Apple has made significant changes to the Mac lineup when transitioning from Intel processors to their Apple M1 Chip (Apple Silicon). Since then, forensic examiners have been confused about how to image and process Macs with Apple’s new proprietary processor.
At SUMURI, we want to put that confusion at ease by informing all forensic examiners that RECON ITR supports live imaging of Apple Silicon Macs. Since RECON ITR is developed on a Mac, it utilizes native macOS libraries to support new macOS file systems and artifacts quickly.
For more information about Apple Silicon Macs and Big Sur, click here: https://sumuri.com/big-sur-big-changes/
Mac computers with Apple Silicon:
- MacBook Pro (13-inch, M1, 2020)
- MacBook Air (M1, 2020)
- Mac Mini (M1, 2020)
To determine if a Mac has an Apple Silicon processor on a live system, navigate to the Apple Menu and click About This Mac to show the processor labeled next to Chip.*
*On Intel-based Macs, it will be labeled as Processor. This Mac Imaging Guide (https://sumuri.com/mac-imaging-guide/) contains a decision tree on how to image Intel-based Macs.
Imaging an Apple Silicon Mac with RECON ITR Live
Apple Silicon Macs need to be imaged from the Desktop using RECON ITR’s Live Imager due to the new processors’ increased security. Examiners first need to obtain the administrator password of the Mac being imaged (without the password, examiners cannot image the Mac).
Ensure RECON ITR is updated to the most current version and grant the application Full Disk Access. For more information, please refer to Section 7 of the RECON ITR manual: https://sumuri.com/recon-itr-manual/.
Run RECON ITR from the Samsung T7 SSD and open the Disk Manager.
Since Apple has made more changes to internal disks, determine the target internal synthesized disk before continuing to image. The Disk Manager view will vary depending on the configuration of the system.
Ensure that the target synthesized disk includes the standard macOS partitions. The screenshot above displays disk3 as the internal synthesized disk that contains all of the standard partitions: Macintosh HD, Macintosh HD Data, Preboot, Recovery, etc.
After checking the target disk, close the Disk Manager window and launch RECON Imager to start Live imaging.
A window will appear to input the machine’s Admin password.
Once the Admin password is entered, RECON Imager will launch and display the Disk Imager menu.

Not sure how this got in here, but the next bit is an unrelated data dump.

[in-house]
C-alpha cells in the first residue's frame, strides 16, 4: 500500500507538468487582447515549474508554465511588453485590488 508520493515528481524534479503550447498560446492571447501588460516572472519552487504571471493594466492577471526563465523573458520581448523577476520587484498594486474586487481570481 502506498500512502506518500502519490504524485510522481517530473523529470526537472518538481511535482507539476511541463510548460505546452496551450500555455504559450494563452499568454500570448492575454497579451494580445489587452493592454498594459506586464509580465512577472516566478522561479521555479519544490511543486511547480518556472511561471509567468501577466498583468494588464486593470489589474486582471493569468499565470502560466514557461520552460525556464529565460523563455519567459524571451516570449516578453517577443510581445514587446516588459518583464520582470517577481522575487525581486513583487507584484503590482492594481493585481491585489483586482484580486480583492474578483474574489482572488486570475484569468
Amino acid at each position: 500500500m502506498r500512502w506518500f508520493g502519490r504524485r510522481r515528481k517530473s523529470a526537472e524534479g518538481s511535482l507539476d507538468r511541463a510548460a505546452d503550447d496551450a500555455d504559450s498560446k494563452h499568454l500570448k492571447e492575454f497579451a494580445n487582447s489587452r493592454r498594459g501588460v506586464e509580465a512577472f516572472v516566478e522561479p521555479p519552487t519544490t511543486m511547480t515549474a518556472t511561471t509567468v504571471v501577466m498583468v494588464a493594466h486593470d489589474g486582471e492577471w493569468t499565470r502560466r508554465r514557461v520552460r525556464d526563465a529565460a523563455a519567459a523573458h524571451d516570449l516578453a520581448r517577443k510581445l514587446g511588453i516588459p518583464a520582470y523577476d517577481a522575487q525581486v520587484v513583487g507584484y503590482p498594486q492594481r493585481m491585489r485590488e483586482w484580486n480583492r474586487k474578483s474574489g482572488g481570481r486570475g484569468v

Select the Source and Image Type.
Image Types include:
- Logical (Sparse Image)* – A native macOS image format that is dynamically sized and can only be used within the Mac environment
- Logical (Folder) – A logical data extraction of the file system
- Logical (DMG-RW) – A native macOS image format that is static and can only be used within the Mac environment
* The recommended image format that works the best in RECON LAB.
Then, select the Destination Drive. We recommend using an HFS+ formatted Destination Drive for the best results.
Next, enter your case information in the section below.
After filling out the case information, click Start to begin imaging.
Once the imaging finishes, take the image and process it in RECON LAB.
Images processed in RECON LAB keep the data in its native environment to properly parse Apple Extended Attribute metadata to see the correct timestamps.
RECON LAB utilizes native libraries that are proprietary to macOS for quicker support for new hardware.
RECON LAB is not like other traditional forensic tools ported from non-Mac operating systems that experience limitations such as missed data, improper interpretation of data, and slower processing times. Other tools rely on reverse engineering and third-party open-source and infrequently updated applications.
For more information on RECON LAB, click here: https://sumuri.com/software/recon-lab/.
Make sure to check out SUMURI’s other resources and blog posts to stay up to date with updates to the Mac Forensic environment.